INSTITUTE INDEX: Promoting the myth of 'sustainable coal'

A mountaintop removal mining site in Central Appalachia. (Photo by Vivian Stockman of the Ohio Valley Environmental Coalition during a flyover by SouthWings.)

Month in which a group of prominent Democrats formed the CoalBlue Project to promote the idea of "sustainable coal": 7/2013

Number of weeks after President Obama laid out a detailed plan to address climate change, including steps to curb coal plant pollution, that the group announced its formation: 4

Lobbying income received so far this year by the firm of CoalBlue's president, Jon Wood, from Virginia-based Alpha Natural Resources, one of the nation's largest coal producers: $20,000

Month in which members of the Jarrell family of Boone County, W.Va. sued Alpha Natural Resources for desecrating their ancestral cemetery with mountaintop removal mining operations: 8/2013

Number of CoalBlue's funders disclosed by its secretary, a director at a government relations firm whose lobbying clients include North Carolina's Duke Energy, in response to a request from Huffington Post reporter Kate Sheppard: 0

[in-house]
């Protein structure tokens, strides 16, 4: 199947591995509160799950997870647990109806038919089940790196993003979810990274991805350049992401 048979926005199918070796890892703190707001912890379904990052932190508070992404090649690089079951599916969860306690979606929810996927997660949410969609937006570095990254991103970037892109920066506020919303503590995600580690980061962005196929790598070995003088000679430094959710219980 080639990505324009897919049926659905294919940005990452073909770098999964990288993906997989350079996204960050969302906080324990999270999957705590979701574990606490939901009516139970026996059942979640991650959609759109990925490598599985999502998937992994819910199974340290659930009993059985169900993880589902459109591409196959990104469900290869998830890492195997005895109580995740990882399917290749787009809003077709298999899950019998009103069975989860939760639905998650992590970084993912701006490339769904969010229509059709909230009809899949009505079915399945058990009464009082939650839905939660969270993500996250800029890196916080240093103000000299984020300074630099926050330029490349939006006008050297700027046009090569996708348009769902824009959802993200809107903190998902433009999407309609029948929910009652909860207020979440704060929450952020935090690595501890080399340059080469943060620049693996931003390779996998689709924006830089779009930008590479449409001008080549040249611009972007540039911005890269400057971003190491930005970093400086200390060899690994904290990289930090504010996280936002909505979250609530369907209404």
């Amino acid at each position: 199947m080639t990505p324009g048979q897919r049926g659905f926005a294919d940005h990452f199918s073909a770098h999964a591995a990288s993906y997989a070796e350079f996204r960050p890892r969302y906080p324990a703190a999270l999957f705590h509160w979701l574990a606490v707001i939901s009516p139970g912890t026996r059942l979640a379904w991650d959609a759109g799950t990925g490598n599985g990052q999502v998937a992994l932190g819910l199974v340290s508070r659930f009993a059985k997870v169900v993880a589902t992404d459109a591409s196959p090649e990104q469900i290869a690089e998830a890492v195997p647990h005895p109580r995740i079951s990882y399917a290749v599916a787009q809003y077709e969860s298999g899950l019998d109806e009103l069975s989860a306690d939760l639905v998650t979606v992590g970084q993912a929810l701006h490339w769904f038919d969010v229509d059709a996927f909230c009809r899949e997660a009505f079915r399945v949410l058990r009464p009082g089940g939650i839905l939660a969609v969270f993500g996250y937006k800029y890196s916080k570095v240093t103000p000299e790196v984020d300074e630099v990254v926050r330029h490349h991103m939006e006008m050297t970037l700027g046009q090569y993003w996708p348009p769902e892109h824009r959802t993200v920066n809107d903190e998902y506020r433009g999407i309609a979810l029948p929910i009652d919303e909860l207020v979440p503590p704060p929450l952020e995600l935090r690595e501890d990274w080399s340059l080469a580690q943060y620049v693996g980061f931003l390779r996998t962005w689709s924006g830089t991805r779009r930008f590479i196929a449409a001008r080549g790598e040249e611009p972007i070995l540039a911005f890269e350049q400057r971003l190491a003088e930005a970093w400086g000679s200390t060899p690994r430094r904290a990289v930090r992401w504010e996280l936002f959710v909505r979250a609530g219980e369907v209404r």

Number of asthma attacks each year related to pollution from Duke Energy's coal-fired power plants: more than 15,000

Number of premature deaths every year linked to air pollution from Duke's plants, many of which burn coal mined through mountaintop removal, a particularly destructive form of surface mining: nearly 1,000

According to a new study by researchers at North Carolina's Duke University, square miles of Appalachian mountains that would have to be converted into surface coal mines in order to produce a one-year supply of coal for the United States: 310

Miles of Appalachian streams that would pollute: over 1,400

Total coal production, in tons, in Central Appalachia between 1985 and 2005: 1.93 billion

Square miles of land that were mined in the process: over 770

Years' worth of current U.S. coal demand that amount of coal could meet: 2

Month by which West Virginia-based National Coal is scheduled to halt its surface mining activities in Tennessee as part of a court settlement with environmental groups who sued the company over illegal pollution discharges: 9/2013

Deadline by which the Environmental Protection Agency is supposed to complete new rules to curb emissions from new coal-fired power plants, which the industry says would effectively halt construction: 9/20/2013

Percent of U.S. greenhouse gas emissions that come from electricity generation, mostly from coal plants: 33

Date on which the Chinese government announced an ambitious plan to curb coal plant emissions, saying the country's air pollution situation is "grim" and is "harming people's health and affecting social harmony and stability": 9/12/2013

(Click on figure to go to source.)